All Android and iPhone users warned to delete two types of app that risk your bank and your 'phone secrets' | The Sun
CYBERSECURITY experts have warned to be wary of two types of apps.
If you have one on your phone, whether it's iPhone or Android, you may want to consider deleting it.
Security specialists at Kaspersky often find scam apps that should be deleted immediately.
They give lots of general advice on the company's blog to help avoid downloading malicious apps in the first place.
Bogus apps are risky because they can sometimes allow hackers to your financial information and even let them take over your device.
One blog post recommends avoiding two types of apps if possible.
Those are apps downloaded from unofficial sites and apps that request unnecessary permissions.
The post explains: "If a fitness app unexpectedly requests permission to use Accessibility, for example, think twice (or more) before answering."
A lot of scam apps disguise themselves as something useful like a fitness tracker or a new emoji keyboard but they're actually designed to infiltrate your phone.
Official platforms like the Apple App Store and Google Play Store have a lot of security settings that make it harder for cybercriminals to upload scam apps.
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That's why it's better to download your content from these sites.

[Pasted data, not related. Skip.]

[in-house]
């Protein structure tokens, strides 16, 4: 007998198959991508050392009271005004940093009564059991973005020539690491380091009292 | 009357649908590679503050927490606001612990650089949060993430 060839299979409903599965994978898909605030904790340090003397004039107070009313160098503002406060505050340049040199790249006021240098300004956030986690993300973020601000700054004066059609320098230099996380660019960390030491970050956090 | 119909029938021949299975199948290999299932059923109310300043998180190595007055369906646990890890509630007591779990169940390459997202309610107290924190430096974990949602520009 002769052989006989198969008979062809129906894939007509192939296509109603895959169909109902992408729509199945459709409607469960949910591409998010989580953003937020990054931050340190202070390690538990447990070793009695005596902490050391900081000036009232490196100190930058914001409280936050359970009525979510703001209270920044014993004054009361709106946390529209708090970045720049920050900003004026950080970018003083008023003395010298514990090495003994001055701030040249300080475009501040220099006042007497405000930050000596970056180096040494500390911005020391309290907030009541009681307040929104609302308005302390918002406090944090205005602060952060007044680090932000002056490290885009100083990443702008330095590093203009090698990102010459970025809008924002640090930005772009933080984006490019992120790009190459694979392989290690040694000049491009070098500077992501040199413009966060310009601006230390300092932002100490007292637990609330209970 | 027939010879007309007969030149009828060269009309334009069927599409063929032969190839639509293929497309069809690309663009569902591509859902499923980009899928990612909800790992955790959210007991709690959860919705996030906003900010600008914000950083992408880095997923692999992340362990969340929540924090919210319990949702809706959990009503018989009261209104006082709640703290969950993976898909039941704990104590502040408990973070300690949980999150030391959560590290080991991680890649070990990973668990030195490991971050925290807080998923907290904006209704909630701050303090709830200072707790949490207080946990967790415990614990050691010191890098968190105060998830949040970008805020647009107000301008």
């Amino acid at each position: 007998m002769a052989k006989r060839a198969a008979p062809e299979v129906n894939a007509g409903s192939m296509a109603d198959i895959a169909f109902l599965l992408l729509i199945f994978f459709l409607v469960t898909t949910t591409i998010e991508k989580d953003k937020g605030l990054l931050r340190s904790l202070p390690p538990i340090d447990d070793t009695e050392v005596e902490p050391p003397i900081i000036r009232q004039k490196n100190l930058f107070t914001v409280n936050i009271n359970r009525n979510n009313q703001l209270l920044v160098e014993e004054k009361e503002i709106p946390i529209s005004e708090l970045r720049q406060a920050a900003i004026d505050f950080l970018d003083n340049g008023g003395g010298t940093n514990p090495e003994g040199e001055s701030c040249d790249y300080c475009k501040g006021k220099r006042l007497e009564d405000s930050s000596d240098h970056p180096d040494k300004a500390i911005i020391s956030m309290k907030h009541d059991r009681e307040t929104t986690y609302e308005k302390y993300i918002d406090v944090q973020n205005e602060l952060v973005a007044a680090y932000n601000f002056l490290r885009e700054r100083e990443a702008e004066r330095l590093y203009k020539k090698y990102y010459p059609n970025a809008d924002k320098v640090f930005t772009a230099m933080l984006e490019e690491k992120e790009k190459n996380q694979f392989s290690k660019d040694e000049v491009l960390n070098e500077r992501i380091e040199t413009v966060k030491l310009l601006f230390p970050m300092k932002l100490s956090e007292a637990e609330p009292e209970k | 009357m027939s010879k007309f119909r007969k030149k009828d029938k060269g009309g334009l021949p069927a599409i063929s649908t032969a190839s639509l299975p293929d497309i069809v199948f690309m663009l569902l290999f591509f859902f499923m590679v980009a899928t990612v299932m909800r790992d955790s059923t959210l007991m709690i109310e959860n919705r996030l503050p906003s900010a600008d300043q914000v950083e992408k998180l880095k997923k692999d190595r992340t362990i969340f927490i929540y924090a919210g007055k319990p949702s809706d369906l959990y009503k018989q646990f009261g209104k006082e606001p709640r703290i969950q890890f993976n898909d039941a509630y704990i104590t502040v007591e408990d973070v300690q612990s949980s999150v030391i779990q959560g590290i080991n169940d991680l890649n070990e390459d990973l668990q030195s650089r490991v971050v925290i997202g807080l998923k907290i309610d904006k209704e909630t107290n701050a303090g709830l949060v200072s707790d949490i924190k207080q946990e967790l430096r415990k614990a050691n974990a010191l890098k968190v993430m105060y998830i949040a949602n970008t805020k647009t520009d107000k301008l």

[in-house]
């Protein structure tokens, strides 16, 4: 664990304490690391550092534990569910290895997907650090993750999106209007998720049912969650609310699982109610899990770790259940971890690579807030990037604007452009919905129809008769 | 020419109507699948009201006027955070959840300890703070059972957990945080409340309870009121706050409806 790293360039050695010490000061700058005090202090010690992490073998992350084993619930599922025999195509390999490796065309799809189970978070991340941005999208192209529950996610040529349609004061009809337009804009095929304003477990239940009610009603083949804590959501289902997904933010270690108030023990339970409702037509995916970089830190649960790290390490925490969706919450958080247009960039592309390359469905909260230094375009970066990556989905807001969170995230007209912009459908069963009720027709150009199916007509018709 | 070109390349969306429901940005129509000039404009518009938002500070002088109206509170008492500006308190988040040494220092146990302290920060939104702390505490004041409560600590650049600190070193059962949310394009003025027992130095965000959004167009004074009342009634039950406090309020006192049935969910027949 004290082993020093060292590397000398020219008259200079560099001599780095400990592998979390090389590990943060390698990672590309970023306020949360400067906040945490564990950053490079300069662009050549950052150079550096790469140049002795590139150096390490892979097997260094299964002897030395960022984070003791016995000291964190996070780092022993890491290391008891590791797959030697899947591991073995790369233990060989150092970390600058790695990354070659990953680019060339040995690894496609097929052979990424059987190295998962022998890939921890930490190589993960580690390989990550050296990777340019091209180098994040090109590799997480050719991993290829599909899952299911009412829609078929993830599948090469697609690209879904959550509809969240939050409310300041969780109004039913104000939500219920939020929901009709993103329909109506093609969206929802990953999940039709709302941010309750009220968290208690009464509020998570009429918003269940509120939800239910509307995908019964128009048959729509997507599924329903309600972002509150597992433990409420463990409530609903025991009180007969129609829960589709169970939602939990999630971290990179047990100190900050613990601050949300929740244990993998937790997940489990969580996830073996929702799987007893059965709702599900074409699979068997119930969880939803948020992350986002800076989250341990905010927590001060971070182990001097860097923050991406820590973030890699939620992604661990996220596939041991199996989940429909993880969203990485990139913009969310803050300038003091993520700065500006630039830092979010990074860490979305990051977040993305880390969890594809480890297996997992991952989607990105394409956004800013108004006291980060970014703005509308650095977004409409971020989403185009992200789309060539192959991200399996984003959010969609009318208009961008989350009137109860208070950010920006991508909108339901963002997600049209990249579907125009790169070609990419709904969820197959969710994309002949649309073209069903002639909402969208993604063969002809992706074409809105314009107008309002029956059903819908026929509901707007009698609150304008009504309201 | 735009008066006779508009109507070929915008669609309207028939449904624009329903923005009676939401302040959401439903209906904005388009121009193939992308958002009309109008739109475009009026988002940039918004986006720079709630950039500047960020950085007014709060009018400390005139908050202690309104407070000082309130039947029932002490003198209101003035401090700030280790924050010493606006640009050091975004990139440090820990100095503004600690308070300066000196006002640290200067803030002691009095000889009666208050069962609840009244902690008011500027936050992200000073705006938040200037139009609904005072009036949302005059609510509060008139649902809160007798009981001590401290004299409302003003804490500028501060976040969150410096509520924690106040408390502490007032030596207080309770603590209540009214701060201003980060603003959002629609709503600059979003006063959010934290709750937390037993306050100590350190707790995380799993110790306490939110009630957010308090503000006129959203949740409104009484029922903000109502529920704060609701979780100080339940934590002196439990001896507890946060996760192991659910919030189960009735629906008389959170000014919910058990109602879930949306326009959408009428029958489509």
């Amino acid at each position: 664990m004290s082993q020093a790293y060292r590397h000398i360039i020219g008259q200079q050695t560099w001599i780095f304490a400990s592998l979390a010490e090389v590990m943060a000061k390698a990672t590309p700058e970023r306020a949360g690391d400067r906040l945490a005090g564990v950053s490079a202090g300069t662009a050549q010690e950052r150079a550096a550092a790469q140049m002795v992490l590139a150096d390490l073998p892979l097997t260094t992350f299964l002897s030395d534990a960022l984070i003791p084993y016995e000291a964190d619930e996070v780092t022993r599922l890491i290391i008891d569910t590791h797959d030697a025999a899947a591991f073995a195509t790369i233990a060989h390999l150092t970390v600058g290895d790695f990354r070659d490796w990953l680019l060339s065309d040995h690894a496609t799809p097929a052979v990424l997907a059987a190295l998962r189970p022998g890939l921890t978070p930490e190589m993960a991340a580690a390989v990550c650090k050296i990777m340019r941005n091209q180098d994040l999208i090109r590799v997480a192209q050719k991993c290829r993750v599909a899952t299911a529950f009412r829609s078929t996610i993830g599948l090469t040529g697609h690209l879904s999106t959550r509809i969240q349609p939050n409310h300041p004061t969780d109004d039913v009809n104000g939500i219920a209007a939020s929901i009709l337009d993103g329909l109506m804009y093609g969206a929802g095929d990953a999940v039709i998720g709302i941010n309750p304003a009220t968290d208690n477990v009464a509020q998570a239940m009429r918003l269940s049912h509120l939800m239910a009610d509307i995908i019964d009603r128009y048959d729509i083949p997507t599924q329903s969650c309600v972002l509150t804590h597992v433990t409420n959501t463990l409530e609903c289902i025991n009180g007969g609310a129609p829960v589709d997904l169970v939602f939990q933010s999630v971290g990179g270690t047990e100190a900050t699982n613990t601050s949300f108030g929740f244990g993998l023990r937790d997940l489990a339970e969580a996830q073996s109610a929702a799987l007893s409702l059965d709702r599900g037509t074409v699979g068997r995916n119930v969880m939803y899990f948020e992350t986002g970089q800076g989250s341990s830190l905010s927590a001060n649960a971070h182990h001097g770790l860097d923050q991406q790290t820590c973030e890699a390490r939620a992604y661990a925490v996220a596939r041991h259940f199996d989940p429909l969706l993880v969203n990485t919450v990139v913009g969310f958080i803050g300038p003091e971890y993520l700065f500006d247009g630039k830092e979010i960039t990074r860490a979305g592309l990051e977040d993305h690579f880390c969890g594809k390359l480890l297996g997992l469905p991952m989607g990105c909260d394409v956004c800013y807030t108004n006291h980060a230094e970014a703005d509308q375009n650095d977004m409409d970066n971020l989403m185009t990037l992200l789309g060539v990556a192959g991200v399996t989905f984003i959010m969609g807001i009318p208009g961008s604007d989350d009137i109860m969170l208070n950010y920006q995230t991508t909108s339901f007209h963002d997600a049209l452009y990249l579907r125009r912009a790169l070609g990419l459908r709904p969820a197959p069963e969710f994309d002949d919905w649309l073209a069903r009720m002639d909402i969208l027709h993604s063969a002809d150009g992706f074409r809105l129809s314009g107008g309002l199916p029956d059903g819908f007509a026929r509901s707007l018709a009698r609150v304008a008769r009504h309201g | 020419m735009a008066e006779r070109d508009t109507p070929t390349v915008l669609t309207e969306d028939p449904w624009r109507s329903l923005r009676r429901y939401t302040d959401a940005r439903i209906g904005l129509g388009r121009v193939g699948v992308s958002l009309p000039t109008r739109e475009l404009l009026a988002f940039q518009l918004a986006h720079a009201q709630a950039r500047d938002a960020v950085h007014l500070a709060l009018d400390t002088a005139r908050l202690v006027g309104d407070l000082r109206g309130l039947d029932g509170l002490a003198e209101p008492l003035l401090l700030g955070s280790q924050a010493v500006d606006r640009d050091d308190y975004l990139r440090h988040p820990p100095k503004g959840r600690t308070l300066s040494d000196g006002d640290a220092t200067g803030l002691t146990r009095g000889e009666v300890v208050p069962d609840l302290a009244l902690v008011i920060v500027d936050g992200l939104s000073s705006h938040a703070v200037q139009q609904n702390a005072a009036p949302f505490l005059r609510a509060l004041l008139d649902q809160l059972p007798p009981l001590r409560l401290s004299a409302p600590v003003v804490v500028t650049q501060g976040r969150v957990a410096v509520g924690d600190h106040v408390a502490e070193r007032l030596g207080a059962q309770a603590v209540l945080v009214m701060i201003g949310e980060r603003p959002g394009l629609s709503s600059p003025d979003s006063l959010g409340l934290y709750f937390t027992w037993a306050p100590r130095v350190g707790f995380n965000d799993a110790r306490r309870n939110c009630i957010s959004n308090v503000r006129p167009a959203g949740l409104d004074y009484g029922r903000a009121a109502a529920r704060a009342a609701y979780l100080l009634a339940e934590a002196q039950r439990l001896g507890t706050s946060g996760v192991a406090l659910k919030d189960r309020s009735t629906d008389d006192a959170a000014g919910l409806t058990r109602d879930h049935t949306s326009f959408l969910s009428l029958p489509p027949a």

Kaspersky: "Nothing is wrong with third-party app marketplaces per se, but no one can know for sure whether any given store is trustworthy.
"In an official Android app store, be it Google Play or Huawei AppGallery, employees of the respective owner companies screen every application submitted by developers, weeding out any that are clearly malicious."
If you're using an alternative app store, watch out for bogus versions of legitimate apps.
Erich Kron, a security awareness advocate at specialist firm KnowBe4 explained to The U.S. Sun a warning sign that can help you avoid fake apps.
He told us: "One of the best things a person can do is to look at reviews related to the app, see how long the app has been available, and see if that developer has other apps as well.
"It's also important to note, if someone is offering a paid app for free, there's a good chance it will actually be malicious."
Experts often say that if an offer seems too good to be true it usually is.
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